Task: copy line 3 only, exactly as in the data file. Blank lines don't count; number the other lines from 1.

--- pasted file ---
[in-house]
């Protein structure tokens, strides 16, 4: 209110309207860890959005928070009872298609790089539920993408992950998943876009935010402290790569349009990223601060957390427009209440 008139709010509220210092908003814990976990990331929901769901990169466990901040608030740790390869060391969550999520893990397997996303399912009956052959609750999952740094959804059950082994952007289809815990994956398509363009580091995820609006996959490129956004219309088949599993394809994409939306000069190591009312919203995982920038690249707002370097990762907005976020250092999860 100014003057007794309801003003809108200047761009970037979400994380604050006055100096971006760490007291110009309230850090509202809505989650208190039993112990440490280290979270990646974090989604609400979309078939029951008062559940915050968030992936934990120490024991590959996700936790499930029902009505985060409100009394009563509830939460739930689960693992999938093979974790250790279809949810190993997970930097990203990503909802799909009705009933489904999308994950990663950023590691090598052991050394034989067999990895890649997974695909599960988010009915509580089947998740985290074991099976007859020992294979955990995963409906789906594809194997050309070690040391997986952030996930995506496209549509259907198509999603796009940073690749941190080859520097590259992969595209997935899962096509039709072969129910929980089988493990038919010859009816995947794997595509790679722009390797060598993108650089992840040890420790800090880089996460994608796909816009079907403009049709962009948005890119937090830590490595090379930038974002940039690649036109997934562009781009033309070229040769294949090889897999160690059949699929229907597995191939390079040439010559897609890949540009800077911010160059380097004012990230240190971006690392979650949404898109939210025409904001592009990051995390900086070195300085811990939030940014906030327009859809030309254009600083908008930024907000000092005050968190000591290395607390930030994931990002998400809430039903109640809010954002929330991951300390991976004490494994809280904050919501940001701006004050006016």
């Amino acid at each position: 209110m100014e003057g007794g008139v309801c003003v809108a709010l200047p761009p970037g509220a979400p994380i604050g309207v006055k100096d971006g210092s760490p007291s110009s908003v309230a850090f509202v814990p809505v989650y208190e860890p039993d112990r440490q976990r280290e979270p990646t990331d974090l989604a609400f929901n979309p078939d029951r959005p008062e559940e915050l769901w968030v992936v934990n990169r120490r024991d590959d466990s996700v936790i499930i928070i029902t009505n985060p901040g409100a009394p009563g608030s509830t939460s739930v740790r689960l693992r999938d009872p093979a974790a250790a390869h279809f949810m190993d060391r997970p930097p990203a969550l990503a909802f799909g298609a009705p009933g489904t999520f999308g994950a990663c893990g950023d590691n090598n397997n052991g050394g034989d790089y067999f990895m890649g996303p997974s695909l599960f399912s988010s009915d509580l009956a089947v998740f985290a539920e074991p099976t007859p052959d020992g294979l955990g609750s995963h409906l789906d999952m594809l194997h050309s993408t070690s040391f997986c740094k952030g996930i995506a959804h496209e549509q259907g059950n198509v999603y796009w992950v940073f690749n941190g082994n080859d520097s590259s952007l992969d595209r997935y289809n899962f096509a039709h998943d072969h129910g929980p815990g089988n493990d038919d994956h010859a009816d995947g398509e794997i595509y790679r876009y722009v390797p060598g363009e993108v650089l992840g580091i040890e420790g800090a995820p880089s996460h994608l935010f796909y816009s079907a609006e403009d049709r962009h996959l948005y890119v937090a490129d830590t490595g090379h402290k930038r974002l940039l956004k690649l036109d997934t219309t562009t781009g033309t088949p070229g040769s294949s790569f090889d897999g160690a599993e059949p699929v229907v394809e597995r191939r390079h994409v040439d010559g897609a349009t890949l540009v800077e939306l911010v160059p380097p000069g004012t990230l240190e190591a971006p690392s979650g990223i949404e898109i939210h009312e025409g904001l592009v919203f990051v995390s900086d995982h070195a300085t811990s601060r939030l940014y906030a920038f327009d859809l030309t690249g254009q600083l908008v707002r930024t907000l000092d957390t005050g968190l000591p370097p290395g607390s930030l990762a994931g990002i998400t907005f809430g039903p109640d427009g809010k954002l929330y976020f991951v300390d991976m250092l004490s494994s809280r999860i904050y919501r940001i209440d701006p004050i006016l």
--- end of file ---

């Amino acid at each position: 209110m100014e003057g007794g008139v309801c003003v809108a709010l200047p761009p970037g509220a979400p994380i604050g309207v006055k100096d971006g210092s760490p007291s110009s908003v309230a850090f509202v814990p809505v989650y208190e860890p039993d112990r440490q976990r280290e979270p990646t990331d974090l989604a609400f929901n979309p078939d029951r959005p008062e559940e915050l769901w968030v992936v934990n990169r120490r024991d590959d466990s996700v936790i499930i928070i029902t009505n985060p901040g409100a009394p009563g608030s509830t939460s739930v740790r689960l693992r999938d009872p093979a974790a250790a390869h279809f949810m190993d060391r997970p930097p990203a969550l990503a909802f799909g298609a009705p009933g489904t999520f999308g994950a990663c893990g950023d590691n090598n397997n052991g050394g034989d790089y067999f990895m890649g996303p997974s695909l599960f399912s988010s009915d509580l009956a089947v998740f985290a539920e074991p099976t007859p052959d020992g294979l955990g609750s995963h409906l789906d999952m594809l194997h050309s993408t070690s040391f997986c740094k952030g996930i995506a959804h496209e549509q259907g059950n198509v999603y796009w992950v940073f690749n941190g082994n080859d520097s590259s952007l992969d595209r997935y289809n899962f096509a039709h998943d072969h129910g929980p815990g089988n493990d038919d994956h010859a009816d995947g398509e794997i595509y790679r876009y722009v390797p060598g363009e993108v650089l992840g580091i040890e420790g800090a995820p880089s996460h994608l935010f796909y816009s079907a609006e403009d049709r962009h996959l948005y890119v937090a490129d830590t490595g090379h402290k930038r974002l940039l956004k690649l036109d997934t219309t562009t781009g033309t088949p070229g040769s294949s790569f090889d897999g160690a599993e059949p699929v229907v394809e597995r191939r390079h994409v040439d010559g897609a349009t890949l540009v800077e939306l911010v160059p380097p000069g004012t990230l240190e190591a971006p690392s979650g990223i949404e898109i939210h009312e025409g904001l592009v919203f990051v995390s900086d995982h070195a300085t811990s601060r939030l940014y906030a920038f327009d859809l030309t690249g254009q600083l908008v707002r930024t907000l000092d957390t005050g968190l000591p370097p290395g607390s930030l990762a994931g990002i998400t907005f809430g039903p109640d427009g809010k954002l929330y976020f991951v300390d991976m250092l004490s494994s809280r999860i904050y919501r940001i209440d701006p004050i006016l």